Artist and art history doctoral student Hilja Roivainen, MA, from the University of Turku will give a talk at the Saari Residence on Tuesday, 29 November at 6 p.m. The talk will be based on her doctoral study The Utopian Landscape in Nordic 21st Century Painting.
As conceptual art gains ground, the continuum of utopian types of images continues to compete in landscape painting. Pastoral, arcadian, paradise, picturesque and elevated themes are translated into the language of modern painting.
In 21st century painting utopian landscapes such as verdant flat lands, sheltered forests, mirror surfaces of the horizon, stormy oceans or awe-inspiring mountains are often depicted with dystopian flaws.
According to philosopher Ernst Bloch (1959), one form of psychological utopian activity of the human mind is visions which, for example, shine brightly with the light of the sky on the horizon or rise to the heights of distant mountains. Like for many utopian thinkers, starting from Thomas More´s Utopia (1516), the tranquil pastoral countryside is for Ernst Bloch, too, a topos of utopia and a metaphor for ideal existence in the world.
Roivainen will analyse utopian types of images in landscape painting on the basis of the philosophy of Ernst Bloch.
The lecture is in Finnish.
Hilja Roivainen is a Bachelor of Arts in Fine Art and Special Needs and Inclusive Education (2010) and Master of Arts in Fine Art (2011, 12-month full-time MA programme), University of East London.
“In my oil paintings, I have depicted the concepts of landscape, memory and place. I was a first-year postgraduate student in the PhD in Art History and Theory programme in the University of Essex, England, from 1 September 2011 to 30 June 2012. During my studies in England, I also worked as a Student Support Worker and art teacher/educator in various schools and organisations. From September 2012, I have been working on my doctor’s thesis in the University of Turku, taking part in exhibitions, directed art workshops for senior citizens and young people, and taught an Art History course based on my research in the University of Turku.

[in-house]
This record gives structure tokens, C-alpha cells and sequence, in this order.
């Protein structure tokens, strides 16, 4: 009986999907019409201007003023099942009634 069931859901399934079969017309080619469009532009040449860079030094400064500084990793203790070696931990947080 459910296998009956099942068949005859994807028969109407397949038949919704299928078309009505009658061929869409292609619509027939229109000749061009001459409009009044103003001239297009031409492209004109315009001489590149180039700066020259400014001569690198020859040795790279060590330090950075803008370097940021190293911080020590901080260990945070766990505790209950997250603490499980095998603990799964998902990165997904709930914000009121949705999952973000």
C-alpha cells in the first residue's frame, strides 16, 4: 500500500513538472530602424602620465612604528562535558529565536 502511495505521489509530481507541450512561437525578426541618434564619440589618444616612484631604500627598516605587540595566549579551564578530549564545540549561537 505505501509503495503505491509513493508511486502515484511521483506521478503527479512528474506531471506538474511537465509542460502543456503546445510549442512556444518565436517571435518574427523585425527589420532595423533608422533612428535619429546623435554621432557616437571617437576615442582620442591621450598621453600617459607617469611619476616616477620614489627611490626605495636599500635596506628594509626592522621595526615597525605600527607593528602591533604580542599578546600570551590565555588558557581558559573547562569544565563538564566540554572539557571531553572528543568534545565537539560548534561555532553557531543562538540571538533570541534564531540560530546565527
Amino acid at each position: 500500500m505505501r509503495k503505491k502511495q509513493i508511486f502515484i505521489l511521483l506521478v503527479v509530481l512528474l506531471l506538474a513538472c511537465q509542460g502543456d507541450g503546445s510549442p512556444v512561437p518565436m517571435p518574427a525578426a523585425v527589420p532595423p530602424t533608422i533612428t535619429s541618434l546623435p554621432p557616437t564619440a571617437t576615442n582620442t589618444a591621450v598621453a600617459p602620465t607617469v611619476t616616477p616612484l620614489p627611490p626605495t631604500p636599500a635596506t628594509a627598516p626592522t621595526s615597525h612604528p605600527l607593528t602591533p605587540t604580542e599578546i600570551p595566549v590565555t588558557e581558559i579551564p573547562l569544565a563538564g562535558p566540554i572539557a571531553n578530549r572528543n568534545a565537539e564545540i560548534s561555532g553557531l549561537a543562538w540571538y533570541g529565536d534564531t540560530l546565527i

The utopian landscape in 21st century Nordic painting, the doctoral monograph in art history I am currently writing with the support of an academic research grant from Kone Foundation, will produce a theoretical interpretation of the concept of the utopian landscape, along with a visual analysis of utopian landscape painting in contemporary Nordic art. I compare the landscapes painted by six Nordic artists in the 21st century in relation to pictorial and intellectual forms of depicting utopias (from the Greek eu- and ou-topos, good non-place) in Western literature, painting and art discourse in the 16th to 21st centuries. The form of the paintings in my 21st century material is defined by the utopian topos and the fragmentation of landscapes. My research method combines iconography and intellectual history.”
hmeroi (at) utu.fi
tel. +358 (0)41 548 6707